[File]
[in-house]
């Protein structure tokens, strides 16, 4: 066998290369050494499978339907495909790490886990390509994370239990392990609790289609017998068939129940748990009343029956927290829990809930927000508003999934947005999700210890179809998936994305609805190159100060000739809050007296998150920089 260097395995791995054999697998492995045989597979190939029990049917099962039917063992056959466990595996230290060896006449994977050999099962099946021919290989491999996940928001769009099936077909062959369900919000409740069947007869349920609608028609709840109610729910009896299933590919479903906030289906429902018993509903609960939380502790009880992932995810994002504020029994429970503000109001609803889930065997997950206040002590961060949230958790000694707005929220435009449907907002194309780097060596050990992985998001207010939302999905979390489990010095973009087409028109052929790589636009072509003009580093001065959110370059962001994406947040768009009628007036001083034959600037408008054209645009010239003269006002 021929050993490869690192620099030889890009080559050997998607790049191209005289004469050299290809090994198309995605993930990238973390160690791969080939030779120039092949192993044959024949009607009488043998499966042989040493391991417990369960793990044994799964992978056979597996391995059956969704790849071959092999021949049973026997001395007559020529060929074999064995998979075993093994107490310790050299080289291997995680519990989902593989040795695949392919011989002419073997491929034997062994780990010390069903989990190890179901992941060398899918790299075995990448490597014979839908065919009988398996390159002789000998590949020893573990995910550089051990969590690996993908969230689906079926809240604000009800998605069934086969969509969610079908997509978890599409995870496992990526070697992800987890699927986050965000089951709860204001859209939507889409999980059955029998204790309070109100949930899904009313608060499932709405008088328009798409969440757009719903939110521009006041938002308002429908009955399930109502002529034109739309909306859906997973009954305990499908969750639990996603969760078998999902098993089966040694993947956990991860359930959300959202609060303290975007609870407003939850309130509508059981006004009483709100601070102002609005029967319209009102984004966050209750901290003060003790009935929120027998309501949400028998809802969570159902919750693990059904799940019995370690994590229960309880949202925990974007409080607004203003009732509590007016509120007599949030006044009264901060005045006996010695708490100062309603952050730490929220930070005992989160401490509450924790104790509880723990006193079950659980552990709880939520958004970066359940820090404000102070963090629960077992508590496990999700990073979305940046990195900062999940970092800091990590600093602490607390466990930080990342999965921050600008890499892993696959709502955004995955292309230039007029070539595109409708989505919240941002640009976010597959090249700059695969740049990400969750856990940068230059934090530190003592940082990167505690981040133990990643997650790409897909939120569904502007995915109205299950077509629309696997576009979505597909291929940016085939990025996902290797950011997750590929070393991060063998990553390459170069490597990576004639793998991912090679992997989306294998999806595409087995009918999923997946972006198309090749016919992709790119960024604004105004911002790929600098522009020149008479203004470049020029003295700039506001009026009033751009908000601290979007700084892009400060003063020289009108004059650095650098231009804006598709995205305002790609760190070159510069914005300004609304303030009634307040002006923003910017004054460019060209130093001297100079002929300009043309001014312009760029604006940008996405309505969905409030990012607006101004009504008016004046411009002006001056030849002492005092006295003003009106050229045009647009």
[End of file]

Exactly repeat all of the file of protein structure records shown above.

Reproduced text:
[in-house]
């Protein structure tokens, strides 16, 4: 066998290369050494499978339907495909790490886990390509994370239990392990609790289609017998068939129940748990009343029956927290829990809930927000508003999934947005999700210890179809998936994305609805190159100060000739809050007296998150920089 260097395995791995054999697998492995045989597979190939029990049917099962039917063992056959466990595996230290060896006449994977050999099962099946021919290989491999996940928001769009099936077909062959369900919000409740069947007869349920609608028609709840109610729910009896299933590919479903906030289906429902018993509903609960939380502790009880992932995810994002504020029994429970503000109001609803889930065997997950206040002590961060949230958790000694707005929220435009449907907002194309780097060596050990992985998001207010939302999905979390489990010095973009087409028109052929790589636009072509003009580093001065959110370059962001994406947040768009009628007036001083034959600037408008054209645009010239003269006002 021929050993490869690192620099030889890009080559050997998607790049191209005289004469050299290809090994198309995605993930990238973390160690791969080939030779120039092949192993044959024949009607009488043998499966042989040493391991417990369960793990044994799964992978056979597996391995059956969704790849071959092999021949049973026997001395007559020529060929074999064995998979075993093994107490310790050299080289291997995680519990989902593989040795695949392919011989002419073997491929034997062994780990010390069903989990190890179901992941060398899918790299075995990448490597014979839908065919009988398996390159002789000998590949020893573990995910550089051990969590690996993908969230689906079926809240604000009800998605069934086969969509969610079908997509978890599409995870496992990526070697992800987890699927986050965000089951709860204001859209939507889409999980059955029998204790309070109100949930899904009313608060499932709405008088328009798409969440757009719903939110521009006041938002308002429908009955399930109502002529034109739309909306859906997973009954305990499908969750639990996603969760078998999902098993089966040694993947956990991860359930959300959202609060303290975007609870407003939850309130509508059981006004009483709100601070102002609005029967319209009102984004966050209750901290003060003790009935929120027998309501949400028998809802969570159902919750693990059904799940019995370690994590229960309880949202925990974007409080607004203003009732509590007016509120007599949030006044009264901060005045006996010695708490100062309603952050730490929220930070005992989160401490509450924790104790509880723990006193079950659980552990709880939520958004970066359940820090404000102070963090629960077992508590496990999700990073979305940046990195900062999940970092800091990590600093602490607390466990930080990342999965921050600008890499892993696959709502955004995955292309230039007029070539595109409708989505919240941002640009976010597959090249700059695969740049990400969750856990940068230059934090530190003592940082990167505690981040133990990643997650790409897909939120569904502007995915109205299950077509629309696997576009979505597909291929940016085939990025996902290797950011997750590929070393991060063998990553390459170069490597990576004639793998991912090679992997989306294998999806595409087995009918999923997946972006198309090749016919992709790119960024604004105004911002790929600098522009020149008479203004470049020029003295700039506001009026009033751009908000601290979007700084892009400060003063020289009108004059650095650098231009804006598709995205305002790609760190070159510069914005300004609304303030009634307040002006923003910017004054460019060209130093001297100079002929300009043309001014312009760029604006940008996405309505969905409030990012607006101004009504008016004046411009002006001056030849002492005092006295003003009106050229045009647009």